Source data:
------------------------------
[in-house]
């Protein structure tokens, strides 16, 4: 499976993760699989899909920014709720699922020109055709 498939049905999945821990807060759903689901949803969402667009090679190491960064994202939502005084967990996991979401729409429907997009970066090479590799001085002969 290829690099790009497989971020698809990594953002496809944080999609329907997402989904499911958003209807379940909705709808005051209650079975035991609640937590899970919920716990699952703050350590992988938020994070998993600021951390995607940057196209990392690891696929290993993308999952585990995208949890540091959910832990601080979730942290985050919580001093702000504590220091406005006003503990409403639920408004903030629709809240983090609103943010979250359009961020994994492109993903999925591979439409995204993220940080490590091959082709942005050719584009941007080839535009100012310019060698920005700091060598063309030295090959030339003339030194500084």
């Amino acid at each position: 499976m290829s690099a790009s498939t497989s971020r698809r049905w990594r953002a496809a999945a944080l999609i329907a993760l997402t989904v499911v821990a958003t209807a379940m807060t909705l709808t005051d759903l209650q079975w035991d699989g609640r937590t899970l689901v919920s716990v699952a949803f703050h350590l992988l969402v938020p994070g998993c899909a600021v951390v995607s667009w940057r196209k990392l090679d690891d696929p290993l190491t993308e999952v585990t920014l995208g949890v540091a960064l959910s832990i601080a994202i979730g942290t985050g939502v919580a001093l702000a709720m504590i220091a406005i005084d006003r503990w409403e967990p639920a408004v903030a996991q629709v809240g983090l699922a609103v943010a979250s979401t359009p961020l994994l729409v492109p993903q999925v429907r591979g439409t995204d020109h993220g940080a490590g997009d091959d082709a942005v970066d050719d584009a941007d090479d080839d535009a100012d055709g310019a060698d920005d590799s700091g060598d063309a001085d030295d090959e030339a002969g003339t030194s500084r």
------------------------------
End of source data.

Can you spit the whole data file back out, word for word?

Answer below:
[in-house]
């Protein structure tokens, strides 16, 4: 499976993760699989899909920014709720699922020109055709 498939049905999945821990807060759903689901949803969402667009090679190491960064994202939502005084967990996991979401729409429907997009970066090479590799001085002969 290829690099790009497989971020698809990594953002496809944080999609329907997402989904499911958003209807379940909705709808005051209650079975035991609640937590899970919920716990699952703050350590992988938020994070998993600021951390995607940057196209990392690891696929290993993308999952585990995208949890540091959910832990601080979730942290985050919580001093702000504590220091406005006003503990409403639920408004903030629709809240983090609103943010979250359009961020994994492109993903999925591979439409995204993220940080490590091959082709942005050719584009941007080839535009100012310019060698920005700091060598063309030295090959030339003339030194500084």
């Amino acid at each position: 499976m290829s690099a790009s498939t497989s971020r698809r049905w990594r953002a496809a999945a944080l999609i329907a993760l997402t989904v499911v821990a958003t209807a379940m807060t909705l709808t005051d759903l209650q079975w035991d699989g609640r937590t899970l689901v919920s716990v699952a949803f703050h350590l992988l969402v938020p994070g998993c899909a600021v951390v995607s667009w940057r196209k990392l090679d690891d696929p290993l190491t993308e999952v585990t920014l995208g949890v540091a960064l959910s832990i601080a994202i979730g942290t985050g939502v919580a001093l702000a709720m504590i220091a406005i005084d006003r503990w409403e967990p639920a408004v903030a996991q629709v809240g983090l699922a609103v943010a979250s979401t359009p961020l994994l729409v492109p993903q999925v429907r591979g439409t995204d020109h993220g940080a490590g997009d091959d082709a942005v970066d050719d584009a941007d090479d080839d535009a100012d055709g310019a060698d920005d590799s700091g060598d063309a001085d030295d090959e030339a002969g003339t030194s500084r």